Public opinion of Obamacare has never been worse, even as the government-run health insurance exchanges are running dramatically better than they did when they opened last year.
Just 37 percent of Americans approve of the Affordable Care Act, 1 percentage point less the previous low seen last January, the Gallup public opinion research organization said Monday.
And 56 percent of people disapprove of the ACA, which is 1 point higher than the previous high, Gallup said.
The poll was released two days after open enrollment in ACA insurance plans resumed on the online government Obamacare exchanges.
"In the first two days of open enrollment we have seen 1 million visitors" to HealthCare.gov, the federally run Obamacare exchange, said Health and Human Services Secretary Sylvia Mathews Burwell.
"We have had 200,000 calls to customer care centers ... and 20,000 of those are to our Spanish-language lines," she said.
Burwell also said more than 100,000 people filled out applications on the first day for insurance coverage on HealthCare.gov, which serves residents of 37 states. She said she did not know how many people out of that had actually enrolled in coverage.
That is a significant difference from Obamacare's open-enrollment launch one year ago. At that time, a technological meltdown prevented all but a handful of people from creating accounts or applying for coverage, much less signing up for health plans on HealthCare.gov, and several other exchanges.
A year ago, the site was so hobbled by technical problems that only six people were able to complete the process on opening day.
But on Sunday, less the 48 hours after open enrollment resumed, Burwell said, "The vast majority of people coming to the site were able to get on and do what they were intending to do."
She said that some returning users, who registered on HealthCare.gov last year, encountered problems with usernames and passwords.
Existing customers were required to create new passwords, but a number of them had trouble doing so.
"In some of those examples, we're tracking them down. That's part of what I said we were going to do and what we want to do," Burwell said.
But Obamacare expert Larry Levitt, an analyst at the nonprofit Kaiser Family Foundation, in a tweet on Monday wrote, "100k applications on healthcare.gov doesn't say how many will ultimately enroll. But it does mean the system is functional."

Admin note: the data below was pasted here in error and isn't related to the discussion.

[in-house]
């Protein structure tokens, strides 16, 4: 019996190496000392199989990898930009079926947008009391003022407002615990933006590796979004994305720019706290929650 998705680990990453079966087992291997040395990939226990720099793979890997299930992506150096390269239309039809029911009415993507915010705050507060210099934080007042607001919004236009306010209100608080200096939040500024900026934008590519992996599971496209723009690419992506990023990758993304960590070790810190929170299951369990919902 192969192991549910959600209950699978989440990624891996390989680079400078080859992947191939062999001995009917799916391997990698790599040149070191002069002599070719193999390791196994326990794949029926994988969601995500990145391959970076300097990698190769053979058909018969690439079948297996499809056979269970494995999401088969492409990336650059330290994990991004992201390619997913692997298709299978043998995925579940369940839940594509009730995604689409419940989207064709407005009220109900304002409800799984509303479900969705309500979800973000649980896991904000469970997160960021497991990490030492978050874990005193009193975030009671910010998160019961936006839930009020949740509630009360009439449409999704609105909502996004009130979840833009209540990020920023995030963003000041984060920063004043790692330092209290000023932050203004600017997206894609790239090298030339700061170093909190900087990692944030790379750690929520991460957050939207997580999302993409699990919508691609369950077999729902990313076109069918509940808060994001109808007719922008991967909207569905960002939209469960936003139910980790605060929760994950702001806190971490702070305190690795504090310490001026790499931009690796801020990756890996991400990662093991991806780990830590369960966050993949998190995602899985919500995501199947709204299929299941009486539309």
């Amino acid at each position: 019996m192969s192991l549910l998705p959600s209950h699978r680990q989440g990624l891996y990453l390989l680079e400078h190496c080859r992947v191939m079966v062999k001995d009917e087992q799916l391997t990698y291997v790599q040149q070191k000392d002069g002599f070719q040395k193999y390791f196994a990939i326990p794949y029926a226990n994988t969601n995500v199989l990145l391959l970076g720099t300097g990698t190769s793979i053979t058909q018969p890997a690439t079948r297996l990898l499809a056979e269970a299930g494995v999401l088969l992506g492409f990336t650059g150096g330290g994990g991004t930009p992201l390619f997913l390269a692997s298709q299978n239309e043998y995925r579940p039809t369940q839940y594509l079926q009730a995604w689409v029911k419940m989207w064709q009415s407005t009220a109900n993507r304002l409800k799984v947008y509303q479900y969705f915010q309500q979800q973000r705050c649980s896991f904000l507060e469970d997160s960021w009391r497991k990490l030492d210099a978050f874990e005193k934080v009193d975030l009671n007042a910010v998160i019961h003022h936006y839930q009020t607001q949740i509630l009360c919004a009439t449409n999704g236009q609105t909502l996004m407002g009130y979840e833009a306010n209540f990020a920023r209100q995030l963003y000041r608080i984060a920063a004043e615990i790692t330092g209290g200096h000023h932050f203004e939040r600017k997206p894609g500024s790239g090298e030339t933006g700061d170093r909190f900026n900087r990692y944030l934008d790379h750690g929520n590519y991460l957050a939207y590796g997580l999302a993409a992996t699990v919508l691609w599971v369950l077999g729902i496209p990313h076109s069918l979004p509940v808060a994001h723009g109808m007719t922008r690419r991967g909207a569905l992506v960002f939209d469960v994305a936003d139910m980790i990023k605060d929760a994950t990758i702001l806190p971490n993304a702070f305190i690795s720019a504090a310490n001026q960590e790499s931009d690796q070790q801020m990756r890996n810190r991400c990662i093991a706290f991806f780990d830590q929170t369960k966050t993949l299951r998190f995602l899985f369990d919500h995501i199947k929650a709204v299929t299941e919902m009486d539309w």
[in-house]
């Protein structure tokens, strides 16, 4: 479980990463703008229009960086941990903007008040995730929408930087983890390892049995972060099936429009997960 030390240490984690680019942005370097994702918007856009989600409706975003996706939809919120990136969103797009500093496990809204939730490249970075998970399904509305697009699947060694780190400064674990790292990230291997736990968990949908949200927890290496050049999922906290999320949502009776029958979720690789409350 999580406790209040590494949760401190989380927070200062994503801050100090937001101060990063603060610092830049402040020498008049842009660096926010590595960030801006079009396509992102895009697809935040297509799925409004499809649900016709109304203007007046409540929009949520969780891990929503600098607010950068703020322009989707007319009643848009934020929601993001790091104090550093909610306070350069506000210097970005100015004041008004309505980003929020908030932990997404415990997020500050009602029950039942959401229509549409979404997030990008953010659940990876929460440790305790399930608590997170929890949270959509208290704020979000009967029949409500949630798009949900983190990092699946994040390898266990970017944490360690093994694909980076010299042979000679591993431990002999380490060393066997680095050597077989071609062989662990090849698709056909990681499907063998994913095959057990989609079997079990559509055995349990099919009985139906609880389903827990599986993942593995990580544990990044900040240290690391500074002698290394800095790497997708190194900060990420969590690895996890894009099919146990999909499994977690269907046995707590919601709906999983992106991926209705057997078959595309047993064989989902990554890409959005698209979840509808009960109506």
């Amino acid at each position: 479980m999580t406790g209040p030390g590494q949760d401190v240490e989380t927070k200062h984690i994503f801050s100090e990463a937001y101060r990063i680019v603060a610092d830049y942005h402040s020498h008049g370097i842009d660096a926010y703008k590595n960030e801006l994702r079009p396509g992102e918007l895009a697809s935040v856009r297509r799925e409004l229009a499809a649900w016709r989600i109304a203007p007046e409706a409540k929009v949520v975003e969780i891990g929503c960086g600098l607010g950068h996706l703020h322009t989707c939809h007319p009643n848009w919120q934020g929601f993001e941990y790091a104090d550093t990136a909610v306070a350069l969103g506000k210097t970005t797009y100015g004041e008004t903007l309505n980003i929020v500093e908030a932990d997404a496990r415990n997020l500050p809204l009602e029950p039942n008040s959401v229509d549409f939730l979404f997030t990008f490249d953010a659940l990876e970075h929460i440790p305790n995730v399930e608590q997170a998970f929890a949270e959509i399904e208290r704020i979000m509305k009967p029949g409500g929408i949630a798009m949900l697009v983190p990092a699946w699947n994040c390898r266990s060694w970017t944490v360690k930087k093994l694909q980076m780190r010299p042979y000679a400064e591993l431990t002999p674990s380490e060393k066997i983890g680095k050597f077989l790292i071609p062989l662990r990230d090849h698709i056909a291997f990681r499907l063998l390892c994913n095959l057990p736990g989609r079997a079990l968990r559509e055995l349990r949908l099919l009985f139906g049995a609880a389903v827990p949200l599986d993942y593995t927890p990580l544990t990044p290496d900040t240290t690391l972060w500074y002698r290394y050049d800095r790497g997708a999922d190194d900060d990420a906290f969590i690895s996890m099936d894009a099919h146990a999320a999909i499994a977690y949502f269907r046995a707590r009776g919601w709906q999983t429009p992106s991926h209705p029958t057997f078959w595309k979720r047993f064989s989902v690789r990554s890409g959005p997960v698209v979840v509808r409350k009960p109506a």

Jonathan Wu, CEO of the online consumer research site ValuePenguin, said it appears that HealthCare.gov is working better this year in large part because the site has been reconfigured to allow "window-shopping" of health plans and prices, without requiring visitors to create an account first. The lack of window-shopping last year was widely criticized.
"I think they really took a load off the servers and a lot of the technology platforms," Wu said. "The performance looks pretty good."
But among the 14 health insurance exchanges run by the District of Columbia and individual states, Washington state experienced the biggest glitch over the weekend.
Officials at the Washington Healthplanfinder exchange shut down the state's online marketplace Saturday evening after they discovered the site was producing faulty premium tax credit calculations. The issue was resolved by early Sunday morning.
"While it was disappointing to identify this error and take the system offline, we were able to quickly identify the root cause of the issue and prevent a large number of applications from being affected," the exchange officials said in a statement.
But online enrollment went more smoothly in Massachusetts, one of several states that was forced to overhaul its exchange and switched IT vendors after massive technical problems during the 2014 enrollment period.
"We had about 6,000 people get their eligibility determination on Saturday, and another 3,000 or so as of 2 p.m. yesterday," said Jason Lefferts, a spokesman for the Massachusetts Health Connector. "Generally, the system works as expected, with no large-scale issues. People need to create a new account for the new system and need to pay close attention to the identity-proofing process."
In Maryland, which has also revamped its tech-plagued exchange, officials launched open-enrollment events over the weekend where they enrolled more than 200 people. The exchange will not launch online enrollment until this Wednesday, as part of a planned staggered launch.
"We've done a lot of load testing, testing simultaneous users, and we feel good about it," said Andrew Ratner, director of marketing and outreach for Maryland Health Connection.
Ratner observed that overall, this year's national launch appears to be much more successful. He said that government exchange officials and consumers learned a lot the first time around.
Still, that likely won't make it too much easier, because this year open enrollment is two months shorter, he said.
"We realize we have a difficult challenge in that we have a narrow window," Ratner said. "And we're trying to sign up more people this time."